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SECURING YOUR HOME BEFORE A HOLIDAY

Preparing to go off on holiday is an exciting thing. You can finally switch off your brain after months spent slogging away at work, and you can just relax away from your hometown or city. Of course, in order to relax properly, you have to leave everything in order for when you inevitably come back. I’m sure you don’t want to think about the fact that you’ll have to come back right now, but if you don’t want to have a moment of panic by the pool when you realise you forgot to turn the water system off, you might want to take a little time to plan now so that you’re not worrying on your holiday.

If you want to properly relax when you go away, you should leave your town or your country in the knowledge that your home is a fortress: you want to leave it completely secure. If you’re not sure where to begin with this or you don’t think there’s anything else you could do, here are some great pieces of advice for securing your home before you go away on a holiday.

Ensure everything is locked before you step out the front door.

This is an obvious one, but, in the chaos of packing and preparing for your trip, you could easily have forgotten to lock a window somewhere in the house. That one window might be all it takes for an opportunistic intruder to slip on in. You need to be making it as difficult as possible for intruders to enter your house whilst you’re away.

You should set your alarm, and also tell your neighbours that you’re going away so that they can watch the house. If anybody should try to break into your property, a smashed window and house alarm will make so much noise that your neighbours will have called the police before an intruder could get anywhere.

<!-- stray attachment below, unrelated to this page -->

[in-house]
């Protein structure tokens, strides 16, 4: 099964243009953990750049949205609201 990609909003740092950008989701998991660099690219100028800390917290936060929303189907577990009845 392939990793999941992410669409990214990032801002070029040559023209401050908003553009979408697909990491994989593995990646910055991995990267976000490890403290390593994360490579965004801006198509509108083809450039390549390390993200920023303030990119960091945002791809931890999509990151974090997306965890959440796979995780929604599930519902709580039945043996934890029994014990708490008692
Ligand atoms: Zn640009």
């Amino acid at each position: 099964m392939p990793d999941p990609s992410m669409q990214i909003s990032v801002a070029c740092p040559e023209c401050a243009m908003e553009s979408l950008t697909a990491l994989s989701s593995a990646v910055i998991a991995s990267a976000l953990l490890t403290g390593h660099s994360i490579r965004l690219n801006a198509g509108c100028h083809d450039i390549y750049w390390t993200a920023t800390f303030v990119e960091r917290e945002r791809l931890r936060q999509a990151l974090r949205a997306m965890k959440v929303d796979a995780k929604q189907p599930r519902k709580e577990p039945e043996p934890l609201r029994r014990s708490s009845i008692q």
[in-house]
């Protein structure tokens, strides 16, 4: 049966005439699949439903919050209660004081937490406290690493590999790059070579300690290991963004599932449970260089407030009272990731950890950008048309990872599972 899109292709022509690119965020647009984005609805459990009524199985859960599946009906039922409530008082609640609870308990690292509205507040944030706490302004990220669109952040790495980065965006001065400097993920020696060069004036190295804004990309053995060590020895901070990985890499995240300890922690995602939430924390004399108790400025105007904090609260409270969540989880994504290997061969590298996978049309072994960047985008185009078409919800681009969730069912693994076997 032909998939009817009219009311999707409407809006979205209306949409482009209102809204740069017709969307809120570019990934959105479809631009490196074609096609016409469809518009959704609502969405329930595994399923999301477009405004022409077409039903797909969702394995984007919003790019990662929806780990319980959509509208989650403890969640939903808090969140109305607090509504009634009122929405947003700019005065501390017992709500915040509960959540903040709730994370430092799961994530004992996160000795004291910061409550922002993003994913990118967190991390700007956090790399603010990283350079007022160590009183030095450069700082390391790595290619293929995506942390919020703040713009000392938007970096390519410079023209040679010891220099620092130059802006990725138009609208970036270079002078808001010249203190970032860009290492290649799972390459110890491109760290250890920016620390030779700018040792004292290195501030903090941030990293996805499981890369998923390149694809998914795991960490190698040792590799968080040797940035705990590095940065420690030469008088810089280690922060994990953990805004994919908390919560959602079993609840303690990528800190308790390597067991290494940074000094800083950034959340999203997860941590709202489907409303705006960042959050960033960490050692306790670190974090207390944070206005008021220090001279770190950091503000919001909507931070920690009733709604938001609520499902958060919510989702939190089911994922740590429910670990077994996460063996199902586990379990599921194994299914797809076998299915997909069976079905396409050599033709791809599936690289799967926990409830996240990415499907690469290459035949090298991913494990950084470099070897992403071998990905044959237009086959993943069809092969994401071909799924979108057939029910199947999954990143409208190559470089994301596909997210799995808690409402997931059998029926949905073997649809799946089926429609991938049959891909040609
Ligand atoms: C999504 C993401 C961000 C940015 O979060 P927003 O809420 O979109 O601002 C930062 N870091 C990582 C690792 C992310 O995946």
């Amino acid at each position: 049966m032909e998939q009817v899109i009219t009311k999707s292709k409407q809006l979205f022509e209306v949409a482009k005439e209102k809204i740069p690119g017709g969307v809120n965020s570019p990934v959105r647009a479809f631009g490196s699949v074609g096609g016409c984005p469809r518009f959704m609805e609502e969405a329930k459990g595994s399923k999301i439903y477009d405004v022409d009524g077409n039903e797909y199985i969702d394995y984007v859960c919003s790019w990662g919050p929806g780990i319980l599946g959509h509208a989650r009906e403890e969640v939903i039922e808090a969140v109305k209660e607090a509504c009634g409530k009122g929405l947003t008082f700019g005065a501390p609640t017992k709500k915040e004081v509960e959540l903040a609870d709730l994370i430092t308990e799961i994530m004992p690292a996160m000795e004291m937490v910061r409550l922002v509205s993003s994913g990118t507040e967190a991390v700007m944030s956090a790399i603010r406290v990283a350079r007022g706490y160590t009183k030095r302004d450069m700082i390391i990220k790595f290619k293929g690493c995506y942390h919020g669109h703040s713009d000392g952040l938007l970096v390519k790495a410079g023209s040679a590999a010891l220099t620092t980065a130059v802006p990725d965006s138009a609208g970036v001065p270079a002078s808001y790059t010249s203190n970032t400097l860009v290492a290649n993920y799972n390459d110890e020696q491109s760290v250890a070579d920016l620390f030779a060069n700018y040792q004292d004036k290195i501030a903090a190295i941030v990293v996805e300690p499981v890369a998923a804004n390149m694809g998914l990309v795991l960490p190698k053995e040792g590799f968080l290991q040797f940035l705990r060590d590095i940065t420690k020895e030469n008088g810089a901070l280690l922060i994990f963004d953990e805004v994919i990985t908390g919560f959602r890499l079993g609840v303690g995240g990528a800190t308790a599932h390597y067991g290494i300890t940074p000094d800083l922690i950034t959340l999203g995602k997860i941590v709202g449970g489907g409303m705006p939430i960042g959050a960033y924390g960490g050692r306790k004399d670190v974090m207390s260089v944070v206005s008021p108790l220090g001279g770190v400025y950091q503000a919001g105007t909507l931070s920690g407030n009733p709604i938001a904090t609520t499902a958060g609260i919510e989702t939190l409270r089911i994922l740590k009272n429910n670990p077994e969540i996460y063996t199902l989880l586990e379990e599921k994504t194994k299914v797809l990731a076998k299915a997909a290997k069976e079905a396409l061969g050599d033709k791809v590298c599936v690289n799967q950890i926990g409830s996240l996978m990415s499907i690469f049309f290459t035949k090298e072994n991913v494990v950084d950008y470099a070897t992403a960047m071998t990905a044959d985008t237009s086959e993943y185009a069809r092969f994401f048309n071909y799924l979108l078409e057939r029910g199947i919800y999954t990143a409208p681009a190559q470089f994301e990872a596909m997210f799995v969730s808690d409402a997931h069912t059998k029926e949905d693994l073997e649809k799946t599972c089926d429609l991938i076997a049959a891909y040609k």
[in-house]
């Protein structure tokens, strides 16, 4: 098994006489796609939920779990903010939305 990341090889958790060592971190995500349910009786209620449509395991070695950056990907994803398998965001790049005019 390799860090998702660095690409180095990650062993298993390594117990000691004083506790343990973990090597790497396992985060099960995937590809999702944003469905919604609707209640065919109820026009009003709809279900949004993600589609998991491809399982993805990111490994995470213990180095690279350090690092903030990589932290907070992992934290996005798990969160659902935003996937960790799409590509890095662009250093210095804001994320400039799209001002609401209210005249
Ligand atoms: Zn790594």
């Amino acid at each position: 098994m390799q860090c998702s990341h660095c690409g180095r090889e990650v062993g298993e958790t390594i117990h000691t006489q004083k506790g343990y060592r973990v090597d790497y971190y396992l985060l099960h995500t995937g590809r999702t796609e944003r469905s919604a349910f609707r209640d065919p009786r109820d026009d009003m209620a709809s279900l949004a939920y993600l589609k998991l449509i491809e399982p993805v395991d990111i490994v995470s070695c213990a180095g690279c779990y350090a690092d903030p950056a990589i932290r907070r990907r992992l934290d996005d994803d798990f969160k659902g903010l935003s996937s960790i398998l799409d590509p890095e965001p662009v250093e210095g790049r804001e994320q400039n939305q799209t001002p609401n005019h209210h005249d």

Warding off intruders.

Security is, for the most part, a deterrent. You want to make it as difficult as possible for people to enter your home and enforce some sort of defence system which brings attention to them and frightens them away. For example, you could secure your home with LED flood lights as a form of deterrent, given that being caught in the limelight is usually enough to make any potential intruder flee the premises. It isn’t worth the risk. Burglars will often fear being seen by a neighbour or possibly caught by any CCTV cameras you have on the premise, whether they’ve seen that you have any or not. It is worth actually installing cameras, of course, because if somebody’s going to break in, you’ll want to be able to identify them after the crime.

As an additional piece of advice, and this applies even if you’re only going away for a day or two, don’t leave a light on somewhere in the house to trick criminals into thinking you’re home. Not only will this waste a phenomenal amount of energy and be an unnecessary expenditure on your energy bill, but it’s also the oldest trick in the boo. Ironically, it’s more likely to draw the attention of criminals because it’s been done so many times before. It’ll make your house standing out like a shining beacon of light in the darkness, so don’t make it obvious that your household is empty.

Get your neighbour to park their car in your drive.

Neighbours, as I mentioned before, are your best line of defence whilst you’re away. They can keep an eye on your home for any suspicious types lurking around, but they can also help to make your home look occupied by parking their car in your driveway. This shouldn’t be any bother for them, especially if they live next door, and the sight of a car pulling in and out of your house’s driveway each day should be enough to deter intruders.

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